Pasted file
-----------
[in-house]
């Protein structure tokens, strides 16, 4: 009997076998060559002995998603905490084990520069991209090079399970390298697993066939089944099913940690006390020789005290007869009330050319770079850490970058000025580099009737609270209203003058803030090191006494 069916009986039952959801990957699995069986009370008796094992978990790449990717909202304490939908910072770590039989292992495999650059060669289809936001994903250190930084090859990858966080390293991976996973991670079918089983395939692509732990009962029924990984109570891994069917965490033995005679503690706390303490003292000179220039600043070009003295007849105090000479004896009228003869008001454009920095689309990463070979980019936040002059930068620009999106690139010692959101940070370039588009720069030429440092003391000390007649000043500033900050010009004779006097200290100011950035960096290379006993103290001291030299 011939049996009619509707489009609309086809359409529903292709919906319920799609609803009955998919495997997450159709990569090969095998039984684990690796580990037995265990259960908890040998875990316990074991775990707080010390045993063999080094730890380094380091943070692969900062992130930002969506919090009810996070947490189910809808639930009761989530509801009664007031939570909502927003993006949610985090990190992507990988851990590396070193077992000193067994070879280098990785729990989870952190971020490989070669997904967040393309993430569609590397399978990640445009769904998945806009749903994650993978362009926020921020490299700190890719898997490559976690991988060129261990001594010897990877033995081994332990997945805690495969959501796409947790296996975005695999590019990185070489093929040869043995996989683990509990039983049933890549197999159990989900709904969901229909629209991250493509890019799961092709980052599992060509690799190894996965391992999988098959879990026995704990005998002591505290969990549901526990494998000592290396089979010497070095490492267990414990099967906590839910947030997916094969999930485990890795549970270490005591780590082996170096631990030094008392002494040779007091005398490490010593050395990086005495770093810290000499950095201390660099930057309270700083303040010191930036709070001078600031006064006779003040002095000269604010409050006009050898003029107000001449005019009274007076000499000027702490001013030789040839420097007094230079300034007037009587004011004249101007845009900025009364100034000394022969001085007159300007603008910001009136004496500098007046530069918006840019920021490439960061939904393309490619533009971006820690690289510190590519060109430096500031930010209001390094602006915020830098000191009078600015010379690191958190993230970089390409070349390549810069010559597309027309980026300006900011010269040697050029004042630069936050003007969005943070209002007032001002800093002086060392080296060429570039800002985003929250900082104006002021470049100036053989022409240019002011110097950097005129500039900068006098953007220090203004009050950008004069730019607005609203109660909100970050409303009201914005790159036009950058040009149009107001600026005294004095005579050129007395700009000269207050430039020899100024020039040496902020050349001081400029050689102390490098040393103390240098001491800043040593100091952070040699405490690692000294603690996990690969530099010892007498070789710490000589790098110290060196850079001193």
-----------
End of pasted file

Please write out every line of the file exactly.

[in-house]
């Protein structure tokens, strides 16, 4: 009997076998060559002995998603905490084990520069991209090079399970390298697993066939089944099913940690006390020789005290007869009330050319770079850490970058000025580099009737609270209203003058803030090191006494 069916009986039952959801990957699995069986009370008796094992978990790449990717909202304490939908910072770590039989292992495999650059060669289809936001994903250190930084090859990858966080390293991976996973991670079918089983395939692509732990009962029924990984109570891994069917965490033995005679503690706390303490003292000179220039600043070009003295007849105090000479004896009228003869008001454009920095689309990463070979980019936040002059930068620009999106690139010692959101940070370039588009720069030429440092003391000390007649000043500033900050010009004779006097200290100011950035960096290379006993103290001291030299 011939049996009619509707489009609309086809359409529903292709919906319920799609609803009955998919495997997450159709990569090969095998039984684990690796580990037995265990259960908890040998875990316990074991775990707080010390045993063999080094730890380094380091943070692969900062992130930002969506919090009810996070947490189910809808639930009761989530509801009664007031939570909502927003993006949610985090990190992507990988851990590396070193077992000193067994070879280098990785729990989870952190971020490989070669997904967040393309993430569609590397399978990640445009769904998945806009749903994650993978362009926020921020490299700190890719898997490559976690991988060129261990001594010897990877033995081994332990997945805690495969959501796409947790296996975005695999590019990185070489093929040869043995996989683990509990039983049933890549197999159990989900709904969901229909629209991250493509890019799961092709980052599992060509690799190894996965391992999988098959879990026995704990005998002591505290969990549901526990494998000592290396089979010497070095490492267990414990099967906590839910947030997916094969999930485990890795549970270490005591780590082996170096631990030094008392002494040779007091005398490490010593050395990086005495770093810290000499950095201390660099930057309270700083303040010191930036709070001078600031006064006779003040002095000269604010409050006009050898003029107000001449005019009274007076000499000027702490001013030789040839420097007094230079300034007037009587004011004249101007845009900025009364100034000394022969001085007159300007603008910001009136004496500098007046530069918006840019920021490439960061939904393309490619533009971006820690690289510190590519060109430096500031930010209001390094602006915020830098000191009078600015010379690191958190993230970089390409070349390549810069010559597309027309980026300006900011010269040697050029004042630069936050003007969005943070209002007032001002800093002086060392080296060429570039800002985003929250900082104006002021470049100036053989022409240019002011110097950097005129500039900068006098953007220090203004009050950008004069730019607005609203109660909100970050409303009201914005790159036009950058040009149009107001600026005294004095005579050129007395700009000269207050430039020899100024020039040496902020050349001081400029050689102390490098040393103390240098001491800043040593100091952070040699405490690692000294603690996990690969530099010892007498070789710490000589790098110290060196850079001193």